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I have a circular telescope pupil, a magnifying optic, and a detector. I am trying to calculate the point spread function as a function of wavelength. I am running into the issue that Python's 2D FFT or matrix DFT declare their own spatial frequencies. Is there an obvious way to set my own spatial frequencies.

My "working" prototype is simply write my own matrix DFT:

numPixels = 1024 
pupilCenter     = numPixels / 2 
W, H            = np.meshgrid(np.arange(0, numPixels), np.arange(0, numPixels))
pupilMask       = np.sqrt((W - pupilCenter)**2 + (H - pupilCenter)**2) <= numPixels/2

def DFT_matrix(N, M):
    """Calculate dft matrix
    N : number of pixels
    M : magnification factor"""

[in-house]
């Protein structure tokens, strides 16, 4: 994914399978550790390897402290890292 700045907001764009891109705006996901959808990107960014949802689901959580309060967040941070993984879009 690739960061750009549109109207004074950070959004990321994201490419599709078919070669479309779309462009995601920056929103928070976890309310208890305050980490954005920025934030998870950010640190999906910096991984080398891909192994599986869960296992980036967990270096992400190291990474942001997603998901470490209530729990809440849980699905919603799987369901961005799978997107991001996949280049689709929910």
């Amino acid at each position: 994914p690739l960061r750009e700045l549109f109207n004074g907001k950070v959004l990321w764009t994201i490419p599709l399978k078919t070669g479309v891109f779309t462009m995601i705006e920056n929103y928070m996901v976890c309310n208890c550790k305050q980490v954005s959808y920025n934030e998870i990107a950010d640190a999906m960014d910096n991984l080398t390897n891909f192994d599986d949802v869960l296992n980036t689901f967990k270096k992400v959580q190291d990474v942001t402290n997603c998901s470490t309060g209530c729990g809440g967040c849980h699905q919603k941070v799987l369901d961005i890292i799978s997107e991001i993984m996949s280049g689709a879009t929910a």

i, j = np.meshgrid(np.arange(N)-N/2, np.arange(N)-N/2)
    omega = np.exp( - 2 * np.pi * 1.J / N / M )
    W = np.power( omega, i * j ) / np.sqrt(N)
    return W

and to calculate the PSF by

M=25
W = DFT_matrix(numPixel, M)
dft_of_pupil = W.dot(pupilMask).dot(W)

Is this a solution or have I missed something?

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    $\begingroup$ Let $p$ be the pupil function, then $h = |FFT(p)|^2$ gives you the incoherent PSF right? You only need to scale the coordinates (i.e. to suit your own spatial frequencies). What you present here is a re-implementation of DFT but using matrix-vector multiplication... I do not see any difference compared to FFT, except the possibility that the computing speed is slower... $\endgroup$ – WDC Aug 16 at 21:19
  • $\begingroup$ This is an excellent question for Scientific Computing SE and not a very good question for this site. I'd recommend you post this in SciComp. After that you should delete here since cross-posting is discouraged. $\endgroup$ – uhoh Aug 17 at 6:06

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